Then throughout my teenage years I got into songwriting. When I was about 17 or 18 I got really serious about it. I wrote about 10 or 12 songs that I felt really comfortable with and proud of and I didn’t know what to do with it. I never really thought about being a recording artist. I just loved music, I loved writing, and I would play for my all my friends and family and they said, ‘you should really records these things’.
So, I started off with a little tape track like a cassette and started to record myself playing, and the more I would do that the hungrier I got to make something bigger. I ended up meeting a producer in Dallas who actually produced my first record and recorded my album.
Then about two and a half years ago I got hit up by my manager, Joe Fontaine out in Los Angeles. We started a dialogue and started talking, and his mentioned to me what he was doing and trying to accomplish. Joe said he actually knew some producers and songwriters in Los Angeles. So he asked me to fly out and I flew out. I did a session or two and things went really well. We recorded some songs and I ended up signing a deal with him.
I have been flying back and forth maybe every two to three months going out there just writing and recording. It’s really been a fun experience. I’ve really enjoyed it, and I’m starting to meet a lot of people in the industry. It’s good being out there and then being able to come back home and play shows where I can play to almost two different audiences.
Budom: Yes, two different types of demographics and types of people?
David: Yes, yes, it really is. Because different people respond to the songs differently, and that what’s really exciting, seeing how people respond and connect with the songs.
Budom: You were nominated as a finalist for “best original song” with the 6th annual International Acoustic Music Awards. How did that feel? Did you expect that or was it like “wow” after getting the nomination?
David: (laughs) No, I didn’t. I, uh..just finished recordings some songs from my first record and I was just really trying to get a break, and get my name out there. It was actually the first contest I had ever submitted to. I was kind of leery about submitting to a song writing contest because they get thousands of entries, and you never know if they’re going to hear your song or what.
Yeah, I got a letter in the mail saying that I was a finalist and I think it was out of four or five thousand entries. It was really neat, it was kind of the first time I felt justified as a songwriter. I was up against pro songwriters and I really felt justified and excited. It really made me want to pursue more and do more.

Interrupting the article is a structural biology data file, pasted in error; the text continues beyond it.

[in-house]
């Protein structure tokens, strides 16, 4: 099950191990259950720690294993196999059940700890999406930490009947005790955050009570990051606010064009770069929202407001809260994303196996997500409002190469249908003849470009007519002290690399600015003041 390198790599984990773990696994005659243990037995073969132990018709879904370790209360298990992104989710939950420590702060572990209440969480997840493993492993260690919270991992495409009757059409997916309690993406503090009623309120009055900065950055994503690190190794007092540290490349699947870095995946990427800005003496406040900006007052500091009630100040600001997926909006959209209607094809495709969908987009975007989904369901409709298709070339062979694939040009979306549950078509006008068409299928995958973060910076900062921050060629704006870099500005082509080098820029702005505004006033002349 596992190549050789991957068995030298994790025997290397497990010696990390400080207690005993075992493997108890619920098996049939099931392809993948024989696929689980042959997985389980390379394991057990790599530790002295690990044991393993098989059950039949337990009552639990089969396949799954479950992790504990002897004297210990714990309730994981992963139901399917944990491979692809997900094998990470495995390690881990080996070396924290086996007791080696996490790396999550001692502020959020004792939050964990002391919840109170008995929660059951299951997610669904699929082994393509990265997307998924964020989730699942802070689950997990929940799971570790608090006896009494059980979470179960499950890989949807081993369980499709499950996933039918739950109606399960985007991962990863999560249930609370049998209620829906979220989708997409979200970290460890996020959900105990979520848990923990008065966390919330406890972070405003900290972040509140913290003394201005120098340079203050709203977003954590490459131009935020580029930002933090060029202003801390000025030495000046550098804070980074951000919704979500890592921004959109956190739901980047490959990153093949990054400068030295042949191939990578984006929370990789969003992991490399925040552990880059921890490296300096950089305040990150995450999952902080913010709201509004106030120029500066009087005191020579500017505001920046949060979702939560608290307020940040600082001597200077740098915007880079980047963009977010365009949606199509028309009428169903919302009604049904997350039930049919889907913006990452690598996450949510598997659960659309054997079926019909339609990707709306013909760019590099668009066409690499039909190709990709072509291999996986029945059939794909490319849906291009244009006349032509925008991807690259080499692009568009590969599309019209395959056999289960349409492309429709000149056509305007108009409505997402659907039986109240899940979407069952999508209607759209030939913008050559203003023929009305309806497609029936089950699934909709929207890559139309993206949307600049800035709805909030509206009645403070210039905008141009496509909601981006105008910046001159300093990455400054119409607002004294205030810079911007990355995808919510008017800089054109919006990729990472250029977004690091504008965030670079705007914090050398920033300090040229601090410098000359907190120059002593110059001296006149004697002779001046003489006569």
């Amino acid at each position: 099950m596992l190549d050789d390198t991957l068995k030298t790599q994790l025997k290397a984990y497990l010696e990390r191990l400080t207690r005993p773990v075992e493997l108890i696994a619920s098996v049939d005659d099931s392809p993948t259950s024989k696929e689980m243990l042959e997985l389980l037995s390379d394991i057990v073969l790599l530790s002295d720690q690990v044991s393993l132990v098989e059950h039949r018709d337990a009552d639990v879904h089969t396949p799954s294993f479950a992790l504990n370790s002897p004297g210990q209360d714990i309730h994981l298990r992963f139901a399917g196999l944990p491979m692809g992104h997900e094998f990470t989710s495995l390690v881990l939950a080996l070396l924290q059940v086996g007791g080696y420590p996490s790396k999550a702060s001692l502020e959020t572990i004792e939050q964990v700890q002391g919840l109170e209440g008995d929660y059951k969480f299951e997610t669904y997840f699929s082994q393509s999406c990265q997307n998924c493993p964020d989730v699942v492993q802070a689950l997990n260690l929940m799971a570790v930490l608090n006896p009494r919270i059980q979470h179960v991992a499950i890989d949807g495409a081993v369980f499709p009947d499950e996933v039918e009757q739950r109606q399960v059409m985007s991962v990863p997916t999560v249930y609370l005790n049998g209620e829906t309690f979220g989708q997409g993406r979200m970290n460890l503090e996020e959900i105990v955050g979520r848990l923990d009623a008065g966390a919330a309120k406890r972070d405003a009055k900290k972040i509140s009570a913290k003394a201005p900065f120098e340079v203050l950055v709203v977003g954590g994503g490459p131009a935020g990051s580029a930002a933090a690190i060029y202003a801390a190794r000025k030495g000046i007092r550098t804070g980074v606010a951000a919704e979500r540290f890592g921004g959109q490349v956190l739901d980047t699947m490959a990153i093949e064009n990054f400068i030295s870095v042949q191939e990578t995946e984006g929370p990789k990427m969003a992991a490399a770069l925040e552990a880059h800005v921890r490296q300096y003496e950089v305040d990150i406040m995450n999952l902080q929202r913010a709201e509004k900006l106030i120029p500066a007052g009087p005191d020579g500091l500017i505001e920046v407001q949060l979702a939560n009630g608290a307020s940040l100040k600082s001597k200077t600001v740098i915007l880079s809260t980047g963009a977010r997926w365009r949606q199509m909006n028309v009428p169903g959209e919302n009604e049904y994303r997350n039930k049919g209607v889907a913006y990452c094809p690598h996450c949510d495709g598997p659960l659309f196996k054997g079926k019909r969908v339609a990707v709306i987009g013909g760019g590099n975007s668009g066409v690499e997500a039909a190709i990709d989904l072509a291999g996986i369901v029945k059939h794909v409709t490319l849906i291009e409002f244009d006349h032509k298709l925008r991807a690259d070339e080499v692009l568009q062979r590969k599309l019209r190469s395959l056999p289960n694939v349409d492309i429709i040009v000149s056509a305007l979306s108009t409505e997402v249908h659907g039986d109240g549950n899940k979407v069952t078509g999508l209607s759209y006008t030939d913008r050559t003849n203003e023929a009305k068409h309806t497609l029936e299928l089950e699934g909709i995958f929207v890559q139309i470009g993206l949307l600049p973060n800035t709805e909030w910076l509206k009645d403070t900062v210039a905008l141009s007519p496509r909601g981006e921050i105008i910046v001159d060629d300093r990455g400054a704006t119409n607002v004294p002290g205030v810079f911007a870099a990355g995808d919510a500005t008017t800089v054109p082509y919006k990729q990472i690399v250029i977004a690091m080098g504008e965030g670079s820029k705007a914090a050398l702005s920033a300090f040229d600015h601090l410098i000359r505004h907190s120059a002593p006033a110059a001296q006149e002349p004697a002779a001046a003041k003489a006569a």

Budom: So you mentioned that you want to build a bigger fan base in Houston. I have a teenage daughter, and I asked my youngest what type of questions she would ask if she had the chance. The first one question is: If there was someone you could collaborate with as a songwriter or singer who would you choose?
David: Hmm, that’s really tough because there’s so much talent out there. I mean it seems when I find a favorite artist then I find another favorite artist. I think that’s just the power of the Internet, and there’s so many tools to discover artist. I would definitely say I think it would be fun to collaborate with John Mayer. He’s a very versatile songwriter and musician.
Budom: Would you ever consider a collaboration out of your genre like Kesha and Pit Bull did as well as other artist?
David: Uh…No, the way I write songs I don’t usually listen to other people and think. ‘I’m going to write a song like that’. It really comes from within me I’m pretty true to myself and I don’t try to be anybody that I’m not. I try to keep it pretty pure.
Budom: Okay, last question. If you had a fandom what would they be called? Here are some examples for you Justin Bieber’s fans are “Biebers”, Lady Gaga’s are “Little Monsters”, and Taylor Swift’s fans are known as the Swifties.
David: (laughs) You know this has been an on going conversation with my manger. We’re still trying to pin point that now. I thought maybe the “Little DJs” but that’s kind of corny, you know? Or maybe the “Little Supernovas”, I don’t know that something we’re still working on. I think it’s going to be like one of those things when somebody else says something and then that’s it.
Budom: (laughs) Well, we need to get that out there. We need to see what your fandom is going to be like. That’s what we need to get a rally started on getting an idea on what to call your fandom.
David: I think so, yeah. We need to work on that. That’s actually a good question because I always think about that.
Budom: Well, David thanks so much for setting aside this time to sit here and chat with you. I look forward to seeing you on stage.
I had a wonderful time corresponding with David through social media and at the interview. He’s a musician with heart and soul and you can hear it in his music.
“It takes courage to chase your dreams and dreams to create courage, but either way I’m committed to both.”
– David Justin